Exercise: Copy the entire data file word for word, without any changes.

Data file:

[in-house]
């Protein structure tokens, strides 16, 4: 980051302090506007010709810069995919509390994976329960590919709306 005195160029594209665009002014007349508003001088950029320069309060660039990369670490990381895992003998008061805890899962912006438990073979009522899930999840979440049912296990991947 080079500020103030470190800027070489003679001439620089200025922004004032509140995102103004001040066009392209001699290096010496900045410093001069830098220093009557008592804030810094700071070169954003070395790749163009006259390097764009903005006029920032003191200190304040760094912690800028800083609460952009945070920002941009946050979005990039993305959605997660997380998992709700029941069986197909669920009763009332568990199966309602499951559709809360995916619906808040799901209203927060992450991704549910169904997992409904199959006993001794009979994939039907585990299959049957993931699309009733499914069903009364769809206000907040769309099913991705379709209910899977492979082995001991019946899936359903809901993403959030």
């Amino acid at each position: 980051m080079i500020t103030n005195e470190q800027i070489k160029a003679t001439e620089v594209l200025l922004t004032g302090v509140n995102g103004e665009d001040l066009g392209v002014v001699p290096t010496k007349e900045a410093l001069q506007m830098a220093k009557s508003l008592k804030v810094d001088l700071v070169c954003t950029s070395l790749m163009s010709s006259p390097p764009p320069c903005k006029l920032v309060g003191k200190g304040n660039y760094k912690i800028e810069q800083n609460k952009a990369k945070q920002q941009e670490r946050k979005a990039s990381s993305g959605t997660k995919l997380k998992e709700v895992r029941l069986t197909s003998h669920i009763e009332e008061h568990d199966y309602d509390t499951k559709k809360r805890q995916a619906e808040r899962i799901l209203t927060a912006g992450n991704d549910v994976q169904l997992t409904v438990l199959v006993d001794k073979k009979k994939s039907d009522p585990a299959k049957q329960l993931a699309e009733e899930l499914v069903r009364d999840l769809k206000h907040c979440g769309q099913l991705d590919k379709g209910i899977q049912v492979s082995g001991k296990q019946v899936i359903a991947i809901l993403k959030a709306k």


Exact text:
[in-house]
């Protein structure tokens, strides 16, 4: 980051302090506007010709810069995919509390994976329960590919709306 005195160029594209665009002014007349508003001088950029320069309060660039990369670490990381895992003998008061805890899962912006438990073979009522899930999840979440049912296990991947 080079500020103030470190800027070489003679001439620089200025922004004032509140995102103004001040066009392209001699290096010496900045410093001069830098220093009557008592804030810094700071070169954003070395790749163009006259390097764009903005006029920032003191200190304040760094912690800028800083609460952009945070920002941009946050979005990039993305959605997660997380998992709700029941069986197909669920009763009332568990199966309602499951559709809360995916619906808040799901209203927060992450991704549910169904997992409904199959006993001794009979994939039907585990299959049957993931699309009733499914069903009364769809206000907040769309099913991705379709209910899977492979082995001991019946899936359903809901993403959030």
């Amino acid at each position: 980051m080079i500020t103030n005195e470190q800027i070489k160029a003679t001439e620089v594209l200025l922004t004032g302090v509140n995102g103004e665009d001040l066009g392209v002014v001699p290096t010496k007349e900045a410093l001069q506007m830098a220093k009557s508003l008592k804030v810094d001088l700071v070169c954003t950029s070395l790749m163009s010709s006259p390097p764009p320069c903005k006029l920032v309060g003191k200190g304040n660039y760094k912690i800028e810069q800083n609460k952009a990369k945070q920002q941009e670490r946050k979005a990039s990381s993305g959605t997660k995919l997380k998992e709700v895992r029941l069986t197909s003998h669920i009763e009332e008061h568990d199966y309602d509390t499951k559709k809360r805890q995916a619906e808040r899962i799901l209203t927060a912006g992450n991704d549910v994976q169904l997992t409904v438990l199959v006993d001794k073979k009979k994939s039907d009522p585990a299959k049957q329960l993931a699309e009733e899930l499914v069903r009364d999840l769809k206000h907040c979440g769309q099913l991705d590919k379709g209910i899977q049912v492979s082995g001991k296990q019946v899936i359903a991947i809901l993403k959030a709306k």